2019 Piraeus Seminar in Annapolis | June 20–23
The ancient port of Athens, the Piraeus, is a lively juncture of departures and homecomings. As in the days of Socrates, it represents the pulse-point of the community. A reunion, a chance encounter, a new beginning, an opportunity for renewal and reconnections—all of these possibilities exist at the Piraeus.
What is Piraeus?
At Piraeus, St. John’s College welcomes alumni and friends back to the seminar table. Led by St. John’s tutors, Piraeus seminars provide an opportunity to experience the rigor of the Program over the course of a leisurely weekend. Named for the port city that served Athens, Piraeus brings together people from all career paths and many geographical areas. Said Thucydides of ancient Piraeus, “From all the lands, everything enters.” In that spirit, we invite you to bring your voice to the seminar table and share in the reflection, discussion, and community that Piraeus offers.
All fees are dues at the time of registration. Please note the cancellation and refund policies.
Robert Lowell, American Poet: Mind, Heart, and Memory
Tom May and David Townsend
Robert Lowell fearlessly crafted poems of immense depth and breadth, exploring questions of love, faith, hope, despair, justice, and war. A legatee of the New England Puritans who immigrated into the wilderness of the New World and trekked through the thickets of the human heart, Lowell takes up the burden of our past expressed in both the American processional and the Classical poetic virtues of Greece and Rome. His voice is at once distinctive and varied, strong and vulnerable, as relentless in his self-examination as he is both appreciative and critical of the America he knows and loves. Our seminar will discuss a representative selection from his poems and prose in the many-octave range of his art, including The Quaker Graveyard in Nantucket, 91 Revere Street, Ulysses and Circe, Skunk Hour, and For the Union Dead.
Recommended edition: Robert Lowell, Collected Poems, ed. Frank Bidart and David Gewanter (New York: Farrar, Straus, and Giroux, 2003).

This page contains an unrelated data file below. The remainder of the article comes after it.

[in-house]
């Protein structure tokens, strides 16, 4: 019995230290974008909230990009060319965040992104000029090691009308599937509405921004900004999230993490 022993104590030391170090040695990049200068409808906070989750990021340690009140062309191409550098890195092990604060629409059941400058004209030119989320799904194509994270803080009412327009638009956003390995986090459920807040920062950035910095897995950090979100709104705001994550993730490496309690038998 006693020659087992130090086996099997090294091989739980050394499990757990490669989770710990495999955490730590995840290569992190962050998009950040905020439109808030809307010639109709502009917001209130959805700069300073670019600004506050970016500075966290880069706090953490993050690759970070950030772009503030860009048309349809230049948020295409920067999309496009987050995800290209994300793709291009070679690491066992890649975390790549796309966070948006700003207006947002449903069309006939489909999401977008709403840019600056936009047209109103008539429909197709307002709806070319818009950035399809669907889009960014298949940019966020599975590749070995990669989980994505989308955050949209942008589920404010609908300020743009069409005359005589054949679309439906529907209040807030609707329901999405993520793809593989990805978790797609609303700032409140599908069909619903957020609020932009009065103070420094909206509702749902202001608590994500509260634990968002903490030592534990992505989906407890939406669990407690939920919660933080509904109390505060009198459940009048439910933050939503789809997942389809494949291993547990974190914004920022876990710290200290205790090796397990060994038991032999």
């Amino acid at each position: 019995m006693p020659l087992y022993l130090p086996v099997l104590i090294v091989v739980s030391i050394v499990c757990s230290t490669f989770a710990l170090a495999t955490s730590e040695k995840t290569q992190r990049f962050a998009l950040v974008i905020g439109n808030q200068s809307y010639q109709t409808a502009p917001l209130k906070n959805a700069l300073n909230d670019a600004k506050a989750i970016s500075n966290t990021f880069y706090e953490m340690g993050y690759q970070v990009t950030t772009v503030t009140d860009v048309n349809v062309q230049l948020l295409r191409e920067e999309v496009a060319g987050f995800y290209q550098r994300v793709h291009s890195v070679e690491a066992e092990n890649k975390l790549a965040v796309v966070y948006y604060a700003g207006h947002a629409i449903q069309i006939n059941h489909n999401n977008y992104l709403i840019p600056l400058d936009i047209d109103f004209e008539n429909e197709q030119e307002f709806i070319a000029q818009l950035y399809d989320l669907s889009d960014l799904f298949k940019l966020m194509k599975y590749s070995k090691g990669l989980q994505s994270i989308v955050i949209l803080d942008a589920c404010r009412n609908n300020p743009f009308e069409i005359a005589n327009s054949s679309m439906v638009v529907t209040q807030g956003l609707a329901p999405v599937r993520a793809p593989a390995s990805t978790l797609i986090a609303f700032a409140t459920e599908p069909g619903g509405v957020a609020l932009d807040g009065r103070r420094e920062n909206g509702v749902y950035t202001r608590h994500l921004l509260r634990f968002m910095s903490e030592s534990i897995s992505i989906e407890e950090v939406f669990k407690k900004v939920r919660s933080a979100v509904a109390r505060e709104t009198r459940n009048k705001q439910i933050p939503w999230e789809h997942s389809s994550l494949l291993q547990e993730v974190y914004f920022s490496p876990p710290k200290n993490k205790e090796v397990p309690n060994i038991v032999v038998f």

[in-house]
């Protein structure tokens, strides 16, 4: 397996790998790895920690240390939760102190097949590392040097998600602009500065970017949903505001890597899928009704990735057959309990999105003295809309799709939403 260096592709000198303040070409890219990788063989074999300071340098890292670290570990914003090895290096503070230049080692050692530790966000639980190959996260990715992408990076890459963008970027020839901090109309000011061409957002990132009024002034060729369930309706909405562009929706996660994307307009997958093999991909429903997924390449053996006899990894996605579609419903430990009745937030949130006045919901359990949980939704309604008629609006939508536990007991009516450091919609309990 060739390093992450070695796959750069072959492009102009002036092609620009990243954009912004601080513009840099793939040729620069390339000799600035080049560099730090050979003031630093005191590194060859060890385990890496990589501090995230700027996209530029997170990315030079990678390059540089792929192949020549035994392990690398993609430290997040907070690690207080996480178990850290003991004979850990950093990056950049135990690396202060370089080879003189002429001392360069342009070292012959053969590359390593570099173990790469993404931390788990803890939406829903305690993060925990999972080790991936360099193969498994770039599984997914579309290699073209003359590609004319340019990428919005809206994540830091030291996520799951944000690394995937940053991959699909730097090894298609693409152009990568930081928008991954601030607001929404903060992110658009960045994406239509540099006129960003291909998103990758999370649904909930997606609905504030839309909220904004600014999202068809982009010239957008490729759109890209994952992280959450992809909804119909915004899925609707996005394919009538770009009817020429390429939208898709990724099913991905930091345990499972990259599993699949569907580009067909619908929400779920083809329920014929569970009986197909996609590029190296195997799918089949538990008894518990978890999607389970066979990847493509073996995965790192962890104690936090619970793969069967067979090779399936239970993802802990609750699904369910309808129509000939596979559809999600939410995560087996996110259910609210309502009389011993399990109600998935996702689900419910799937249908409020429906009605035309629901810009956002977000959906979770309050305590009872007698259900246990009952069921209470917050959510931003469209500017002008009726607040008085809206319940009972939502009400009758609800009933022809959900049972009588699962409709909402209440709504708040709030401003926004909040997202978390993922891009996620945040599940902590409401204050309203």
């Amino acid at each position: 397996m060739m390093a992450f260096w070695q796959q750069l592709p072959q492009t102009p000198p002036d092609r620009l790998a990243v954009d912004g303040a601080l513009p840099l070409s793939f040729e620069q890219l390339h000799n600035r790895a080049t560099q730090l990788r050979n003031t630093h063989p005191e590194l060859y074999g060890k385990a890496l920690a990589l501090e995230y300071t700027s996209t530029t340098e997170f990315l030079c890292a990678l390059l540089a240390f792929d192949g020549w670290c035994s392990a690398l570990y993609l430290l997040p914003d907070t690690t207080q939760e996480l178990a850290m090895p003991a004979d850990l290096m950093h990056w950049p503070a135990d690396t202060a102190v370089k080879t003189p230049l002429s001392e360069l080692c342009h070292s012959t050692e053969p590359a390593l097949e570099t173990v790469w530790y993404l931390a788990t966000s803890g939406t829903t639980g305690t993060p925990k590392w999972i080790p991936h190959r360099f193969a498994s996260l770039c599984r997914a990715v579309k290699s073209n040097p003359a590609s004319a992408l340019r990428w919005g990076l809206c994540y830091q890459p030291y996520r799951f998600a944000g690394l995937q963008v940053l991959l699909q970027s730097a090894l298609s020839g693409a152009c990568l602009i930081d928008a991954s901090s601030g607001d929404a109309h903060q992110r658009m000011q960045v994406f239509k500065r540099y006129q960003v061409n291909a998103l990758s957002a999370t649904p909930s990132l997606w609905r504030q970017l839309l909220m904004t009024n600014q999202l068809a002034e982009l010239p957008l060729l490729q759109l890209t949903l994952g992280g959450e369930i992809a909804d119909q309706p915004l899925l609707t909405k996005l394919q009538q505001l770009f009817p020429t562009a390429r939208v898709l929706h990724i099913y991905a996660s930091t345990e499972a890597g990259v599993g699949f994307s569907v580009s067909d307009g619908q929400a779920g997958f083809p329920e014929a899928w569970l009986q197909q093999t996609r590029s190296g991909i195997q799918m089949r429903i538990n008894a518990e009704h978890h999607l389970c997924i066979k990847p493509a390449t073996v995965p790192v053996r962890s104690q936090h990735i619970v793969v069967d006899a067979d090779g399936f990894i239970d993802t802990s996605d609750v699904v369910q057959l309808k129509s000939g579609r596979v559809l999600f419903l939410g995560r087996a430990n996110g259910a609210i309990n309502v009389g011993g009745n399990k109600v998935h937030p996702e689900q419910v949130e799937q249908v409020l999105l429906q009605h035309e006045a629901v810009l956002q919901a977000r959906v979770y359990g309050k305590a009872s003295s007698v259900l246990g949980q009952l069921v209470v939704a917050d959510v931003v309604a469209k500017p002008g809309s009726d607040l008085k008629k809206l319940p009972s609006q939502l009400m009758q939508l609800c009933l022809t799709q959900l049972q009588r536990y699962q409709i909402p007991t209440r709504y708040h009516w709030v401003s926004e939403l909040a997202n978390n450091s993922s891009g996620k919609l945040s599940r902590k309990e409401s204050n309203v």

- The Quaker Graveyard in Nantucket, pp. 14–18
Mr. Edwards and the Spider, 59–60
The Mills of the Kavanaughs, 73–90
- Skunk Hour, 191–192
91 Revere Street, 121–150
Words for Hart Crane, 159
Memories of West Street and Lepke, 187–188
“To Speak of Woe that Is in Marriage,” 190
- For the Union Dead, 376–378
Jonathan Edwards in Western Massachusetts, 353–356
Soft Wood, 370–371
Waking Early Sunday Morning, 383–386
- Ulysses and Circe, 713–719
The Worst Sinner, Jonathan Edwards’ God, 470
Margaret Fuller Drowned, 484
Abraham Lincoln, 485
William James, Psychology, A Shorter Version
Eva Brann and Brendan Boyle
William James’s abbreviated Psychology (1892) is an acute, elegant, jargon-less inquiry into our mental life, conscious and unconscious. It is the perfect text for a seminar conversation, since the best control for its credibility is our own experience. James also offers some bold, if arguable, theories of the relation body has to soul and brain to mind. Moreover, he appears to be the originator of a great European movement, Phenomenology, the account of the way consciousness appears. Participants might want to talk about this specific Americanism of James’s psychologizing. This book charms as it illuminates.
Recommended edition: Any edition is acceptable.
- Chapter I, “Introduction;” Chapter X, “Habit.”
- Chapter XI, “The Stream of Consciousness;” Chapter XII, “The Self” (read up to “Mutations and Multiplications of Self”).
- Chapter XVII, “The Sense of Time;” Chapter XIX, “Imagination;” Chapter XXII, “Reasoning.”
- Chapter XXIV, “Emotion;” Chapter XXVI, “Will;” Epilogue.
A full refund is provided should you cancel at least two weeks before the first seminar meets. No refunds are provided if you cancel less than two weeks before Piraeus meets.